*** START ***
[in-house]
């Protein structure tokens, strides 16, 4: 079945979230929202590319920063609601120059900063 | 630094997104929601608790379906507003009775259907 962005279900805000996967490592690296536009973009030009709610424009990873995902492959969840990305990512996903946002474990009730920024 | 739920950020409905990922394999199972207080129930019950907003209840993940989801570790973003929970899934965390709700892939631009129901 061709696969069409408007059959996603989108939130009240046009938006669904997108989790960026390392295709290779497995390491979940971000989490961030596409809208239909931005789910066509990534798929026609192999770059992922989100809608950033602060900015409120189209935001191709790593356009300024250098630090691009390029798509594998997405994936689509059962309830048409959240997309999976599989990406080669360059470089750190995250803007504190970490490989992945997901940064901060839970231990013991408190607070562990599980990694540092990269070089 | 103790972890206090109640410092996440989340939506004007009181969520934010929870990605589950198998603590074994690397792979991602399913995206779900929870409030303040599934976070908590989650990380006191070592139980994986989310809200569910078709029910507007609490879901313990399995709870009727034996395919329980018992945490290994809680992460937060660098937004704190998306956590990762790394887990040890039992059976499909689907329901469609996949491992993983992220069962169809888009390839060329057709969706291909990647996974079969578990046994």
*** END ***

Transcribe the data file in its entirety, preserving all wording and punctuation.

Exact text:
[in-house]
């Protein structure tokens, strides 16, 4: 079945979230929202590319920063609601120059900063 | 630094997104929601608790379906507003009775259907 962005279900805000996967490592690296536009973009030009709610424009990873995902492959969840990305990512996903946002474990009730920024 | 739920950020409905990922394999199972207080129930019950907003209840993940989801570790973003929970899934965390709700892939631009129901 061709696969069409408007059959996603989108939130009240046009938006669904997108989790960026390392295709290779497995390491979940971000989490961030596409809208239909931005789910066509990534798929026609192999770059992922989100809608950033602060900015409120189209935001191709790593356009300024250098630090691009390029798509594998997405994936689509059962309830048409959240997309999976599989990406080669360059470089750190995250803007504190970490490989992945997901940064901060839970231990013991408190607070562990599980990694540092990269070089 | 103790972890206090109640410092996440989340939506004007009181969520934010929870990605589950198998603590074994690397792979991602399913995206779900929870409030303040599934976070908590989650990380006191070592139980994986989310809200569910078709029910507007609490879901313990399995709870009727034996395919329980018992945490290994809680992460937060660098937004704190998306956590990762790394887990040890039992059976499909689907329901469609996949491992993983992220069962169809888009390839060329057709969706291909990647996974079969578990046994």